Emotional Determinants of Exhaustion and Job Satisfaction of Elementary School Teachers

Ivana Macuka, Irena Burić, Ivana Batur


The teaching profession can be considered an emotionally demanding one since teachers usually experience a wide variety of pleasant and unpleasant emotions of significant intensity. Such emotions, as well as the strategies teachers may implement in order to regulate them, can have a significant impact on teachers' well-being, burnout, job satisfaction and their intention to stay in the profession. The aim of this study was to examine the contribution of different pleasant and unpleasant emotions that teachers experience in relation to their students, parents, colleagues and the educational system in general, as well as the emotional labor strategies they implement to regulate such emotions, in explaining teachers' emotional exhaustion (as a key component of burnout) and job satisfaction. Hierarchical regression analyses revealed that teachers' emotions and emotional labor strategies have a unique significant contribution in explaining the variance of emotional exhaustion and job satisfaction. Teachers who experience higher levels of unpleasant emotions of fatigue, anger and disappointment, and use surface acting more frequently, also experience higher levels of emotional exhaustion. Furthermore, teachers who experience joy and pride in relation to their students more intensely, and freely express their naturally felt emotions, are more satisfied with their job. Finally, teachers who experience a higher intensity of fatigue and disappointment, and those who use surface acting more frequently, are less satisfied with their job.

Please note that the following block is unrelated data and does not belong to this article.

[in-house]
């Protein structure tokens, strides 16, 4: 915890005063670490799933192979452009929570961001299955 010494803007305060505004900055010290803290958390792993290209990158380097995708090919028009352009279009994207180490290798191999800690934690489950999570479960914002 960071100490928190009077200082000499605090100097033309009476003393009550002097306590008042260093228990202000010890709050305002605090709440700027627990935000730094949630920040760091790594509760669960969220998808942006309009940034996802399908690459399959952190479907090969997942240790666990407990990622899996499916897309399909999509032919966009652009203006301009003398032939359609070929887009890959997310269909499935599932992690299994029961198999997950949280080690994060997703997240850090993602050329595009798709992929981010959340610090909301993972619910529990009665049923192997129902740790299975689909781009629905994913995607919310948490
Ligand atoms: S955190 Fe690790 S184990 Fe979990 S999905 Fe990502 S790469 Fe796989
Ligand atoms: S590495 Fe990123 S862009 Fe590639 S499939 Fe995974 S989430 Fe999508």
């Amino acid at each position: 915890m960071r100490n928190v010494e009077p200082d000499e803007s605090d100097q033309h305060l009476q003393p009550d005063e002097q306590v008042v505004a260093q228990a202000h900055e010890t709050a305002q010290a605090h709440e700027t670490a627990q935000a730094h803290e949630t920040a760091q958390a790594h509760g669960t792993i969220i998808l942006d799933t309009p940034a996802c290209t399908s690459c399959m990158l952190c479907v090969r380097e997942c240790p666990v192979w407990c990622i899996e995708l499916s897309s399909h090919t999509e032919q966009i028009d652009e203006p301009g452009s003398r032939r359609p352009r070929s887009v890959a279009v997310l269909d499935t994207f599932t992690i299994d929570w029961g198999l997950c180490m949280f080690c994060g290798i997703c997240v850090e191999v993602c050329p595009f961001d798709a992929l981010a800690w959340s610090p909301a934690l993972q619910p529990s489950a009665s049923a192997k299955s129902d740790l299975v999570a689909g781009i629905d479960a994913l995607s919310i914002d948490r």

teachers; emotions; emotional labor; emotional exhaustion; job satisfaction

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Print ISSN 1330-0288 | Online ISSN 1848-6096